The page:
By Natan Sedaka
Thinking of making a donation to your local federation or other charity? Before you send any money, think about how you can be the best steward of your funds. If you adopt the best practices of smart foundations, you can go to sleep at night knowing you’ve met all your responsibilities as a donor.
Let’s say you want to donate $100. Don’t just write a check! You’ll want to know exactly what the charity will do with your money. So first, send the charity a Request for a Proposal to alert them to your priorities and to find out how they plan to use your funds.
Assuming you like what they propose, notify them that you’ve accepted their proposal by sending a Grant Letter, specifying certain conditions. Remember, you want accountability and impact! So you need to control how the funds are used. A popular method is to include conditions like these:
- Require that the charity send you a report every 90 days on how they’re using your money, on a form that you create. Don’t let them use a standard form! Every smart donor devises their own.
- You want the money to be used strictly to provide needed services. So you need to specify that none of the money may be used for secondary expenses like rent, utilities, HR, IT, travel, executive salaries, staff expenses, etc. That’s how to ensure real impact!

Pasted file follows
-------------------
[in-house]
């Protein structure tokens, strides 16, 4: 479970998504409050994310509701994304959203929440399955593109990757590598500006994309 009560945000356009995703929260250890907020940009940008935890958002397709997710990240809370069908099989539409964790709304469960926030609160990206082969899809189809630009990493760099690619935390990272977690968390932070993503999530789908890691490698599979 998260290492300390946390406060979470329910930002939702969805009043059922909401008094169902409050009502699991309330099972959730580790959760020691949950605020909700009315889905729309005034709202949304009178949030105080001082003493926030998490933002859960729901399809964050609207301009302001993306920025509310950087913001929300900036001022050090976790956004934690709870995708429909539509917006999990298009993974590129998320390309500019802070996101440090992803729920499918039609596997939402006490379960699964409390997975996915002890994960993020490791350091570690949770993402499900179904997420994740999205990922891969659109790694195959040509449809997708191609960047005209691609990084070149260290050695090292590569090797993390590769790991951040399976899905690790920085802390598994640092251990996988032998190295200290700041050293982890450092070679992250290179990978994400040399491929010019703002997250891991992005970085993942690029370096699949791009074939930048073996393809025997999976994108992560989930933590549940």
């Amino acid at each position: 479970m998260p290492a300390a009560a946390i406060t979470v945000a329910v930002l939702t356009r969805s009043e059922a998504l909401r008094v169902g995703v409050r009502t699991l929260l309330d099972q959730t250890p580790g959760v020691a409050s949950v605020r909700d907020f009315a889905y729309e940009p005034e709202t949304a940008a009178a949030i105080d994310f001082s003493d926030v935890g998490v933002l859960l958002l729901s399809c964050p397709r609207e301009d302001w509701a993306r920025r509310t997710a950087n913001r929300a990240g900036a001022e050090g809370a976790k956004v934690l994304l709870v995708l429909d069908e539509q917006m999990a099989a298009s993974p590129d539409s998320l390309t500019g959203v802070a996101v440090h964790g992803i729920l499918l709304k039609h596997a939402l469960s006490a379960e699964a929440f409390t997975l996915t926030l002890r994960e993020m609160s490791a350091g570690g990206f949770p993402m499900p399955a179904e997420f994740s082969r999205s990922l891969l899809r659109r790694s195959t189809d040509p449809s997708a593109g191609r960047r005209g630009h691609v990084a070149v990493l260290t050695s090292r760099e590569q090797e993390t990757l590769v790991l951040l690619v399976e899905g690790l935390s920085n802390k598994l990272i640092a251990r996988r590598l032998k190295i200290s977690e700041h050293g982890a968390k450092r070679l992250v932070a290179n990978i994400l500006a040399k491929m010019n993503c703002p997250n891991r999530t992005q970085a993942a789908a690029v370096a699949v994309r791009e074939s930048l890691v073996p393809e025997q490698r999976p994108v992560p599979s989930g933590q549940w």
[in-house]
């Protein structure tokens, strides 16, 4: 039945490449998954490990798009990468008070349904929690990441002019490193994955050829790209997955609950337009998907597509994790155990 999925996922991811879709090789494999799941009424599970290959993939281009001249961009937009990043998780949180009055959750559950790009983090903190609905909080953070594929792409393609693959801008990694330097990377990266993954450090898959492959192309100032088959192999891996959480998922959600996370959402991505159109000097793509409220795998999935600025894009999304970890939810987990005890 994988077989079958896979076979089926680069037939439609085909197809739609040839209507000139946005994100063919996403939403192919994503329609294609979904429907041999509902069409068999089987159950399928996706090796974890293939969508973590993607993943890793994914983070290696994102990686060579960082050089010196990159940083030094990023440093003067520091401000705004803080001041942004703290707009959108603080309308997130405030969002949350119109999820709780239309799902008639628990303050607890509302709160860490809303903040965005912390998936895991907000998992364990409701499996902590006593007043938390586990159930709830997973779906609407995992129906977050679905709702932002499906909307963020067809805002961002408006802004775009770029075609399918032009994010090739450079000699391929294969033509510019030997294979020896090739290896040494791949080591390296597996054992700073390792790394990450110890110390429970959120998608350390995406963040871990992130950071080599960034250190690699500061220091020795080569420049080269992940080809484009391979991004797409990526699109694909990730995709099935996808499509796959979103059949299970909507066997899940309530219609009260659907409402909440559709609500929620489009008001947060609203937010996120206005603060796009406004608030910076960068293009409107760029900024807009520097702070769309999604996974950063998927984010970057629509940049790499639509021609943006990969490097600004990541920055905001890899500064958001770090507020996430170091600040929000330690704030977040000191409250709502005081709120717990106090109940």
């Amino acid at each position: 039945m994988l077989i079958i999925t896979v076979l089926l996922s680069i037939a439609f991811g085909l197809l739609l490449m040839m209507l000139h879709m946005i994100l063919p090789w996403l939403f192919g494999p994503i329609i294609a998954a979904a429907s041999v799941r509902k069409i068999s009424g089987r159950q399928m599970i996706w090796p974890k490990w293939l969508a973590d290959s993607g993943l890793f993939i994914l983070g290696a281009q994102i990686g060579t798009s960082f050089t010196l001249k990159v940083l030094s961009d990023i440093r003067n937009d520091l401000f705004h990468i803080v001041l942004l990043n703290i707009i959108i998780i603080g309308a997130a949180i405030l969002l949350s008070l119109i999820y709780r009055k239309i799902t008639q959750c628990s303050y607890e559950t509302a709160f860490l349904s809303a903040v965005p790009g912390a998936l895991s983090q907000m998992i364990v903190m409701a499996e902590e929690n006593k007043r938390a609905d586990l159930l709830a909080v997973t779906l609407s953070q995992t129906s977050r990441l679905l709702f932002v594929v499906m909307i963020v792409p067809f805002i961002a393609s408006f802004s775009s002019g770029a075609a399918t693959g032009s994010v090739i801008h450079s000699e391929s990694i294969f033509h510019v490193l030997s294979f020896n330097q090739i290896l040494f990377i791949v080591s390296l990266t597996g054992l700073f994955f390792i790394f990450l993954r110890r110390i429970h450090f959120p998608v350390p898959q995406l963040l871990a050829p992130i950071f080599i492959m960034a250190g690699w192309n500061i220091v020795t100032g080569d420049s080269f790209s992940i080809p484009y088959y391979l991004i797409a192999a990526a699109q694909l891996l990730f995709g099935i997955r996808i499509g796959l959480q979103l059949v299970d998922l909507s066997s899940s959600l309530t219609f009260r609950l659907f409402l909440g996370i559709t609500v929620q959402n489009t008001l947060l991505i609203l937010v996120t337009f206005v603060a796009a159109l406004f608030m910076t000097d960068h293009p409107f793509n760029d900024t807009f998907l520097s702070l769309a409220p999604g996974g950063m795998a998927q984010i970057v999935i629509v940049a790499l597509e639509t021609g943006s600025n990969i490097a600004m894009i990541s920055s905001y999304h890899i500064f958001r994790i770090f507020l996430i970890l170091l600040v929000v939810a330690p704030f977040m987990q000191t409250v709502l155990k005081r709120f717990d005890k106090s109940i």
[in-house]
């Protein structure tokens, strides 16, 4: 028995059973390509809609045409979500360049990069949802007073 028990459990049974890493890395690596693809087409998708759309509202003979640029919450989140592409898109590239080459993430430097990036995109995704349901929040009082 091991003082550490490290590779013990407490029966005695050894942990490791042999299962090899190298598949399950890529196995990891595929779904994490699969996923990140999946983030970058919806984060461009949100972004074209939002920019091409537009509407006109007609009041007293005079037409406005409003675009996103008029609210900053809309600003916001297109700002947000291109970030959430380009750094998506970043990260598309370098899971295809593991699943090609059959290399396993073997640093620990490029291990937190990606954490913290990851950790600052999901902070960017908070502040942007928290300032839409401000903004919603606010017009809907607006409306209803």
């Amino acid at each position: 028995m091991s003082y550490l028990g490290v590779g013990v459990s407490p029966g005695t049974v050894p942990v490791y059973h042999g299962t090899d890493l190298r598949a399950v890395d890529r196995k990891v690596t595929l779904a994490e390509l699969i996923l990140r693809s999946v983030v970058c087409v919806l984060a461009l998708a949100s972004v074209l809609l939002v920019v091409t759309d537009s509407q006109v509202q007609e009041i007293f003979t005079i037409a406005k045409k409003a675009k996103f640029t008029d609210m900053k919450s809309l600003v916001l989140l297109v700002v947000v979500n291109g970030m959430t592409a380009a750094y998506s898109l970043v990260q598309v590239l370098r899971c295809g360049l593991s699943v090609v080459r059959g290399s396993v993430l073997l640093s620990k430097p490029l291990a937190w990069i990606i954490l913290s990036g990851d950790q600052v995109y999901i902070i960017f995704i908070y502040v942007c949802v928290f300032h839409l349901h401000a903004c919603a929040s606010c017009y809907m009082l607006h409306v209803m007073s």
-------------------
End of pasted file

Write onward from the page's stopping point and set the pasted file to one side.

- Monitor compliance by paying in stages. Explain in the grant letter that you’ll be making quarterly payments, rather than giving the entire $100 up front. After all, if they get all the money at once, they have no incentive to follow your wishes.
- Withhold 10% of the total until you receive their final quarterly report. That means you’ll pay $22.50 at the beginning of each quarter, and the final $10.00 based on satisfactory completion of the terms in your Grant Letter.
In addition, don’t be afraid to question them before you send a payment if you don’t like what you see in a quarterly report. Remember, it’s your money they’re spending!
After a year has passed, the charity may ask you to “renew” your donation. If they do, tell them that they need to send you a proposal every year. Remind them that you’re not going to send them money unless they can show a steady pattern of growth demonstrating scalability. If they’re not growing every year, move on to another charity that is.
Some of these ideas may sound strange to you. But they’re based on industry practices. And smart foundations can’t be wrong!